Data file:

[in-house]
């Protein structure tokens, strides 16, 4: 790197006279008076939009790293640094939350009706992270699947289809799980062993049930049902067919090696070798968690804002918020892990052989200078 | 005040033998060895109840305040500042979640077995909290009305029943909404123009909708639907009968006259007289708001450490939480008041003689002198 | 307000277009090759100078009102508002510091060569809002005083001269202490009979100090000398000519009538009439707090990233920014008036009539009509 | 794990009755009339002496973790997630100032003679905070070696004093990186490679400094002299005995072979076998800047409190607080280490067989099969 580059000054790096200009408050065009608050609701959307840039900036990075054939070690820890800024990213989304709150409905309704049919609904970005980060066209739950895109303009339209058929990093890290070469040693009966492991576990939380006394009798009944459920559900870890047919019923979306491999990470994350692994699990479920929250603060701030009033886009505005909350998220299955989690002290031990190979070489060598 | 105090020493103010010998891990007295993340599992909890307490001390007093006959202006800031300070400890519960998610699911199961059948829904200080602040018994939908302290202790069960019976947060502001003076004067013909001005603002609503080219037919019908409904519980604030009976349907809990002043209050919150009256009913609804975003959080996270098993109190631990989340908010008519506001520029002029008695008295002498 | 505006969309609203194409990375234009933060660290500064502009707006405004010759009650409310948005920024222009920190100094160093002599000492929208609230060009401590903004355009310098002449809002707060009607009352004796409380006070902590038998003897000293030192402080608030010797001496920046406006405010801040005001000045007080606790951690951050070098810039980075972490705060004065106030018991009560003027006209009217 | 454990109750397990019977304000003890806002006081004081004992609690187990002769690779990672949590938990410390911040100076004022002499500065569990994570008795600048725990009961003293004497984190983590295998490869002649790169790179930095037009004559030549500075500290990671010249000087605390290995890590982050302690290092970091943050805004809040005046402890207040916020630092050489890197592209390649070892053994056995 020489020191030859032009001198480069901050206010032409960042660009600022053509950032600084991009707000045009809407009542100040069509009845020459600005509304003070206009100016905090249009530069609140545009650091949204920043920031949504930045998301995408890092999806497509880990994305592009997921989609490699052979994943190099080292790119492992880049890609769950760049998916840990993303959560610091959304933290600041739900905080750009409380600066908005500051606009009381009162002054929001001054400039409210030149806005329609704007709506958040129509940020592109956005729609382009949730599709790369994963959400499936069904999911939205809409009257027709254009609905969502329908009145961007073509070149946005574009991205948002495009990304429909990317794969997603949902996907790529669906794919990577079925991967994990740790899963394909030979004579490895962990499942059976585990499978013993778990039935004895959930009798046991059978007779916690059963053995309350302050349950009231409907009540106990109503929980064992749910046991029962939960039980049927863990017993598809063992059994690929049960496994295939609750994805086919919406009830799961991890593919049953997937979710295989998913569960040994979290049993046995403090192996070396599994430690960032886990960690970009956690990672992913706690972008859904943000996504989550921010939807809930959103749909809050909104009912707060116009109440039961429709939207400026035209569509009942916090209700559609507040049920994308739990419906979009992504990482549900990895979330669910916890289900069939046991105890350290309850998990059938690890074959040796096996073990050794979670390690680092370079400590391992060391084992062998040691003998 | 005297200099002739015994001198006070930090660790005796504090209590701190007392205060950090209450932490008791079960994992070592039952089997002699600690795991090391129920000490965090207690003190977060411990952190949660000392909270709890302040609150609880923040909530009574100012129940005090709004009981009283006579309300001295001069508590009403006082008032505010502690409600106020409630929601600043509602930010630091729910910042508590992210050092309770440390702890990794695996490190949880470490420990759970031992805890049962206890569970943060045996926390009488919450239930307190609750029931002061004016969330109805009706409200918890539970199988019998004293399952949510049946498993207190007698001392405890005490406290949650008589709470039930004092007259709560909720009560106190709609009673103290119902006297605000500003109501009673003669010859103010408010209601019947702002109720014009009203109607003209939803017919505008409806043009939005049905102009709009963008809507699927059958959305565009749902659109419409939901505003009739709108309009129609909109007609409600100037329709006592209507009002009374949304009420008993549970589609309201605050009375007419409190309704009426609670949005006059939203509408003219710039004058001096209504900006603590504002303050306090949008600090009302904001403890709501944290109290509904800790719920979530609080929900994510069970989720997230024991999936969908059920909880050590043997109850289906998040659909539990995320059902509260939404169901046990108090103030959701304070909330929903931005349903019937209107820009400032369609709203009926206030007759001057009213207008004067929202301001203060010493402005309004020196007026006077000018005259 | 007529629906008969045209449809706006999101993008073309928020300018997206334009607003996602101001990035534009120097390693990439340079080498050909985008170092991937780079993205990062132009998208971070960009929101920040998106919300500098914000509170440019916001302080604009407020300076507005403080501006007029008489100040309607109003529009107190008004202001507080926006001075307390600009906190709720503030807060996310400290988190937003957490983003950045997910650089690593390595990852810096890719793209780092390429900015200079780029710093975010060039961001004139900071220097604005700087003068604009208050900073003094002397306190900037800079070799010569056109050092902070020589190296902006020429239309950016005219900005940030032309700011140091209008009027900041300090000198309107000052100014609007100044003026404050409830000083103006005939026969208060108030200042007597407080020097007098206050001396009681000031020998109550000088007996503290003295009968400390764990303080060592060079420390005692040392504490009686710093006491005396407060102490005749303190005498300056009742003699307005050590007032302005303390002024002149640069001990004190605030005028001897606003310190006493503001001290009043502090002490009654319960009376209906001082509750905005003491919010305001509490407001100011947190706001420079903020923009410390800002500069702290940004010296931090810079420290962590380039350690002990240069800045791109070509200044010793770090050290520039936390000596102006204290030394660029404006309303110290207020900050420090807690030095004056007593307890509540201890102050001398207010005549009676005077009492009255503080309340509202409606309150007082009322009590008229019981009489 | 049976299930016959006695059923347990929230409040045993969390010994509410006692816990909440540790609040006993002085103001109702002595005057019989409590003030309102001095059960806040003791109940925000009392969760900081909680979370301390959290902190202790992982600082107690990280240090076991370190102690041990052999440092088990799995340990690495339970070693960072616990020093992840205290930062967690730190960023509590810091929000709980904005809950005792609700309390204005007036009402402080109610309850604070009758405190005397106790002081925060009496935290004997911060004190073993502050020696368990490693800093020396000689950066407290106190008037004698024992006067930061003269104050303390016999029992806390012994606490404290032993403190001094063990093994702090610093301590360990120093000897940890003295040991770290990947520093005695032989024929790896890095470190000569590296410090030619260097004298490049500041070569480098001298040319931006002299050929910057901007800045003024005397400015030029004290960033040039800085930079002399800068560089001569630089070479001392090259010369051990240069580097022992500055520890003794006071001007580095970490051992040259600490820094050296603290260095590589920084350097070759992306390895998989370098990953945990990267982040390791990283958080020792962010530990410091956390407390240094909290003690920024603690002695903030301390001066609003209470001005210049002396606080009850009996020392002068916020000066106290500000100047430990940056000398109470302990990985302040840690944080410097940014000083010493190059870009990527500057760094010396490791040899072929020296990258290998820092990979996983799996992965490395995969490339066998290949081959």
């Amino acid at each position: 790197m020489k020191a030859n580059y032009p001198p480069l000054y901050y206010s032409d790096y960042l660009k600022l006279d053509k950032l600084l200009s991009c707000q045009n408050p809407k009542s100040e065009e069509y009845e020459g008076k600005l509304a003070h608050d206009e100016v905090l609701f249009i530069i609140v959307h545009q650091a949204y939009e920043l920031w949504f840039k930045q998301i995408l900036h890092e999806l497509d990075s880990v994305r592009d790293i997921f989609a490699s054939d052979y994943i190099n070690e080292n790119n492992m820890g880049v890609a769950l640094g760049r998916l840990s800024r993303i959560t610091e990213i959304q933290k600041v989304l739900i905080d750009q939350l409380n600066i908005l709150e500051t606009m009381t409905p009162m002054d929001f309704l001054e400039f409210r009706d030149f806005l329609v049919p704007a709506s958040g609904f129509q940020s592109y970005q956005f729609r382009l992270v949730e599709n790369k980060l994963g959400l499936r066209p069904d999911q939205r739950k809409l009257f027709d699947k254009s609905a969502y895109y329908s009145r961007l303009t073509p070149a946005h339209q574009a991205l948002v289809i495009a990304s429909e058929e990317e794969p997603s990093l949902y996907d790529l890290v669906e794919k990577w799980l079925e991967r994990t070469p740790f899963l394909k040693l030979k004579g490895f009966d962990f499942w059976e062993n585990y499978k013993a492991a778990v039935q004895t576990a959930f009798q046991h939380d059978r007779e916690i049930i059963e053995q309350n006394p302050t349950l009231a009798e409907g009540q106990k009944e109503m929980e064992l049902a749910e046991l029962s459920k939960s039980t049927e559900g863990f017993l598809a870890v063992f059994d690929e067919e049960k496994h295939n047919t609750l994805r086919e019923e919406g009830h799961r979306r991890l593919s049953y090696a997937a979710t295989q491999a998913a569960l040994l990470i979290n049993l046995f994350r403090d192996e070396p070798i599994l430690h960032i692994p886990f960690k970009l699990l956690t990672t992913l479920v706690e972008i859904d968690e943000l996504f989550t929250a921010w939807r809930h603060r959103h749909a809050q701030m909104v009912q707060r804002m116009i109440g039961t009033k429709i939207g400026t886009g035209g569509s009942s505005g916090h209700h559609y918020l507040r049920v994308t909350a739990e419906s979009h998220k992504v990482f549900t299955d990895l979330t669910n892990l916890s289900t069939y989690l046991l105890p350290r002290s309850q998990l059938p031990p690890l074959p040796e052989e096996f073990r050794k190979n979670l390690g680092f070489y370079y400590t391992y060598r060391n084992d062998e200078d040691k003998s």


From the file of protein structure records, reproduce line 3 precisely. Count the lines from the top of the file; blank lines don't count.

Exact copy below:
């Amino acid at each position: 790197m020489k020191a030859n580059y032009p001198p480069l000054y901050y206010s032409d790096y960042l660009k600022l006279d053509k950032l600084l200009s991009c707000q045009n408050p809407k009542s100040e065009e069509y009845e020459g008076k600005l509304a003070h608050d206009e100016v905090l609701f249009i530069i609140v959307h545009q650091a949204y939009e920043l920031w949504f840039k930045q998301i995408l900036h890092e999806l497509d990075s880990v994305r592009d790293i997921f989609a490699s054939d052979y994943i190099n070690e080292n790119n492992m820890g880049v890609a769950l640094g760049r998916l840990s800024r993303i959560t610091e990213i959304q933290k600041v989304l739900i905080d750009q939350l409380n600066i908005l709150e500051t606009m009381t409905p009162m002054d929001f309704l001054e400039f409210r009706d030149f806005l329609v049919p704007a709506s958040g609904f129509q940020s592109y970005q956005f729609r382009l992270v949730e599709n790369k980060l994963g959400l499936r066209p069904d999911q939205r739950k809409l009257f027709d699947k254009s609905a969502y895109y329908s009145r961007l303009t073509p070149a946005h339209q574009a991205l948002v289809i495009a990304s429909e058929e990317e794969p997603s990093l949902y996907d790529l890290v669906e794919k990577w799980l079925e991967r994990t070469p740790f899963l394909k040693l030979k004579g490895f009966d962990f499942w059976e062993n585990y499978k013993a492991a778990v039935q004895t576990a959930f009798q046991h939380d059978r007779e916690i049930i059963e053995q309350n006394p302050t349950l009231a009798e409907g009540q106990k009944e109503m929980e064992l049902a749910e046991l029962s459920k939960s039980t049927e559900g863990f017993l598809a870890v063992f059994d690929e067919e049960k496994h295939n047919t609750l994805r086919e019923e919406g009830h799961r979306r991890l593919s049953y090696a997937a979710t295989q491999a998913a569960l040994l990470i979290n049993l046995f994350r403090d192996e070396p070798i599994l430690h960032i692994p886990f960690k970009l699990l956690t990672t992913l479920v706690e972008i859904d968690e943000l996504f989550t929250a921010w939807r809930h603060r959103h749909a809050q701030m909104v009912q707060r804002m116009i109440g039961t009033k429709i939207g400026t886009g035209g569509s009942s505005g916090h209700h559609y918020l507040r049920v994308t909350a739990e419906s979009h998220k992504v990482f549900t299955d990895l979330t669910n892990l916890s289900t069939y989690l046991l105890p350290r002290s309850q998990l059938p031990p690890l074959p040796e052989e096996f073990r050794k190979n979670l390690g680092f070489y370079y400590t391992y060598r060391n084992d062998e200078d040691k003998s």